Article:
Route to contemporary Barcelona
Barcelona is a cosmopolitan city.
The Olympism of 1992 brought to Barcelona a profound urban renewal that opened the city to the sea and drew the current skyline that ended with the urban development of the Universal Forum of Cultures and the initiative of the Barcelona City Council to transform 200 hectares of land Industrial district of Poblenou in a productive and innovative district with modern spaces for the strategic concentration of activities. It’s 22@Barcelona.
The Universal Forum of Cultures 2004 was an urban performance in the nearby outcrop of the river Besòs, on land reclaimed from the sea and Sant Adrià del Besós. The Forum building and the International Convention Center of Barcelona by the Swiss architects Jacques Herzog and Pierre de Meuron and a system of artificial dunes where two open-air auditoriums designed by the prestigious Spanish architect Alejandro Zaera Polo.
The MACBA or Museu d’Art Contemporani de Barcelona, located in the heart of the Raval district and inaugurated in 1995, is one of many buildings with internationally renowned signature: Richard Meier.
Although the singularity of the contemporary architecture of Barcelona we find it also in buildings as remarkable as the Tower Agbar of Jean Nouvel; The Tower of Collserola by Norman Foster; The Auditori of Rafael Moneo; The TNC by Ricard Bofill, or the bridge of Bac de Roda by Santiago Calatrava.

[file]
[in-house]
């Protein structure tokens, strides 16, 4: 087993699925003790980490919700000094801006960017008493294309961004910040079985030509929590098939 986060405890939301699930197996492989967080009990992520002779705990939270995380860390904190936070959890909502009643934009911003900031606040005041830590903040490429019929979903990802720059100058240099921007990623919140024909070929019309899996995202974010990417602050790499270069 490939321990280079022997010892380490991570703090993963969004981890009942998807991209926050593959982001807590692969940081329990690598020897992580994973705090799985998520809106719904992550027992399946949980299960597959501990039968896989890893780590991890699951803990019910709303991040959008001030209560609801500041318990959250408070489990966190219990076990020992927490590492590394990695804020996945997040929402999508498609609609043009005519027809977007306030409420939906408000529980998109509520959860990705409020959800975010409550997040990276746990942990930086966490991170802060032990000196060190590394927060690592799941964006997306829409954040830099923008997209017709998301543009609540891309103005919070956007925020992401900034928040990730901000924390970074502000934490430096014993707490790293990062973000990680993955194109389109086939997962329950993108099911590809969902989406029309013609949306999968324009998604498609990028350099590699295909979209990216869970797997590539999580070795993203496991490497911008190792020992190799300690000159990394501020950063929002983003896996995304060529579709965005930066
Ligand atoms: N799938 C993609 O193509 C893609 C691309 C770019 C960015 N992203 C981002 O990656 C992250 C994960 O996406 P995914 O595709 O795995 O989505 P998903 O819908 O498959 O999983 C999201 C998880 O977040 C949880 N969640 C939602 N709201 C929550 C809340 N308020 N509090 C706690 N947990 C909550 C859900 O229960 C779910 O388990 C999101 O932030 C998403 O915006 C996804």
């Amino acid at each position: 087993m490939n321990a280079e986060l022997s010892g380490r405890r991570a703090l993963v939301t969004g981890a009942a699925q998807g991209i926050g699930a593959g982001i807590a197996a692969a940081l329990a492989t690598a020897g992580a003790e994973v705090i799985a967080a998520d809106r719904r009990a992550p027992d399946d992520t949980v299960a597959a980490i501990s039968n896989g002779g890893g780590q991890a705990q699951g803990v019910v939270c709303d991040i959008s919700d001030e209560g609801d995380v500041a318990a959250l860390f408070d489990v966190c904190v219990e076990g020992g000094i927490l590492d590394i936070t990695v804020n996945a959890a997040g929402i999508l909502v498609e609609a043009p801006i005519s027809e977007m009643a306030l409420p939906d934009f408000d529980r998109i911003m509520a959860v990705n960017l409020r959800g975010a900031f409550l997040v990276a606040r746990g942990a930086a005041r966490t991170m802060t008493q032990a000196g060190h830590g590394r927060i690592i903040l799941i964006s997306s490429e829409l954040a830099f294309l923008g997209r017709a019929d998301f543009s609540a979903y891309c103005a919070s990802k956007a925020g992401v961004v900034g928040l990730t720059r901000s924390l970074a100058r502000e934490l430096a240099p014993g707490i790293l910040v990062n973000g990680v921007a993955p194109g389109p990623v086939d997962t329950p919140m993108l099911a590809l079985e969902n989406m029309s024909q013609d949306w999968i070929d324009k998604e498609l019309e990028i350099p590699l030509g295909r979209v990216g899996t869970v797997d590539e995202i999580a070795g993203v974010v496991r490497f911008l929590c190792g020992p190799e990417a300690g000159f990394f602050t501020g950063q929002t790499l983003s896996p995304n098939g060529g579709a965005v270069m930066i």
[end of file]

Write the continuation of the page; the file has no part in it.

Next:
Whole neighborhoods of Barcelona are linked to a postmodern architecture, such as the Vila Olímpica, born of the old industrial land of Poblenou in front of the sea. In the Olympic Ring of Montjuïc we find the Palau Sant Jordi, the work of the Japanese architect Arata Isozaki, and very close, the Jardí Botànic de Barcelona extends along the mountainside as a mesh of fully accessible terraces.
Also to be missed by the numerous parks of Barcelona to discover works of contemporary public architecture and daring designs. We will find some very remarkable in the park of Estació del Nord, in the Parc de l’Espanya Industrial or in the one of Joan Miró, presided by the monumental sculpture of the artist.
Special mention must be made of the exhibition of the Modern Movement, in which the German Pavilion of Barcelona, designed by Ludwig Mies van der Rohe as the national pavilion of Germany for the International Exhibition of Barcelona held in Montjuïc stands out. This symbolic work of the Modern Movement has been studied and interpreted comprehensively while inspiring the work of several generations of architects.